PASOK leaders, who are tied to the profit system, also opportunistically attack the international speculators, the global markets and now the major EU states, in particularly Germany, for failing to bail out Greece and for insisting on draconian social attacks.

There is a growing mood against the EU bosses’ club amongst Greek workers and youth

Dangers of nationalism and the far right

There is a growing mood against the EU bosses’ club amongst Greek workers and youth, alongside strong anti-imperialist sentiments. This is an important positive development, as there were illusions in the EU and the euro until very recently, but there are also dangers entailed. The main danger is the development of nationalism. The government exploits this “nationalism”, to try to cover up for its cuts package and also to provide scapegoats for the crisis. The Deputy Prime Minister, Theodoros Pangalos, told the BBC that “Germany should not criticize Athens because it had wrecked the Greek economy and slaughtered hundreds of thousands during the Nazi occupation. They took away the gold that was in the Bank of Greece, they took away Greek money, and they never gave it back. This is an issue that has to be faced sometime in the future”.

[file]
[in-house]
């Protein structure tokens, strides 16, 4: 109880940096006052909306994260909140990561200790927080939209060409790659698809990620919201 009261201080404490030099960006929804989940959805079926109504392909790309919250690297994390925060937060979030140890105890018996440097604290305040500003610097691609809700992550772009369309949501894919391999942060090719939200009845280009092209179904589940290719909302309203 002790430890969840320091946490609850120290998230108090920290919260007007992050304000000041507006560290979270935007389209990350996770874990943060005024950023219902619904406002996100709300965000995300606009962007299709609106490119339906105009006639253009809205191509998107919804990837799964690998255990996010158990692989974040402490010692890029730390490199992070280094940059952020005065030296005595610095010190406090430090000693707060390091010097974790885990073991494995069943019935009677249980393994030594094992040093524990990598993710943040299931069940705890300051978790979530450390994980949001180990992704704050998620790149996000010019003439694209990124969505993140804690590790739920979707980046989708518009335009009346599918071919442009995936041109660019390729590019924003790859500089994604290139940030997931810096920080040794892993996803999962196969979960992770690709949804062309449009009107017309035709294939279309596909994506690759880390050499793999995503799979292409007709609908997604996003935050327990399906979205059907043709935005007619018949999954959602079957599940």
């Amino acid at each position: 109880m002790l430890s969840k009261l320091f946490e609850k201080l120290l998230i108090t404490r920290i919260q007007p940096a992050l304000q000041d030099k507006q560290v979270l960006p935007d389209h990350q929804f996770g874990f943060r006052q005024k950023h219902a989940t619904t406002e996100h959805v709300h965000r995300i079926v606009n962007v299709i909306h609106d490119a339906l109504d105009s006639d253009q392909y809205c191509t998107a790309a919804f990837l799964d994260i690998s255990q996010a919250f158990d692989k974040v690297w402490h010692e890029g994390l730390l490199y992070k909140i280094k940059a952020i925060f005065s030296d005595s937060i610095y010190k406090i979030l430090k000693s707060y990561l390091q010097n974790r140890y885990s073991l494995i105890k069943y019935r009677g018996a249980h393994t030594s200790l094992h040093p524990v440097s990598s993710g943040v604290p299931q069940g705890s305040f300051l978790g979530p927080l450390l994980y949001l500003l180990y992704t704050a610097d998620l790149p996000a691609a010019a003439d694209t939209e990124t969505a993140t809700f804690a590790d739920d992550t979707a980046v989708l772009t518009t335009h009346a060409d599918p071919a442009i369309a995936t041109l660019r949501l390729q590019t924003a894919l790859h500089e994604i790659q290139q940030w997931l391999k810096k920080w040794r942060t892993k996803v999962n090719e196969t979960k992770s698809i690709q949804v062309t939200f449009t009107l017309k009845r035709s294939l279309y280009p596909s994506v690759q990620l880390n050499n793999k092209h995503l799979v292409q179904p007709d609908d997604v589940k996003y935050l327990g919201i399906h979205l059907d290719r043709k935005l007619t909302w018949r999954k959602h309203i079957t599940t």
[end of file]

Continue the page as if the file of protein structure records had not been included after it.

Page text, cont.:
The opposition to the EU can acquire anti-imperialist characteristics but it can also be utilized by the nationalists and racists, particularly given the “deficit” on the part of the parties of the left, which are not able to provide a fully worked-out solution to the crisis, from a class point of view.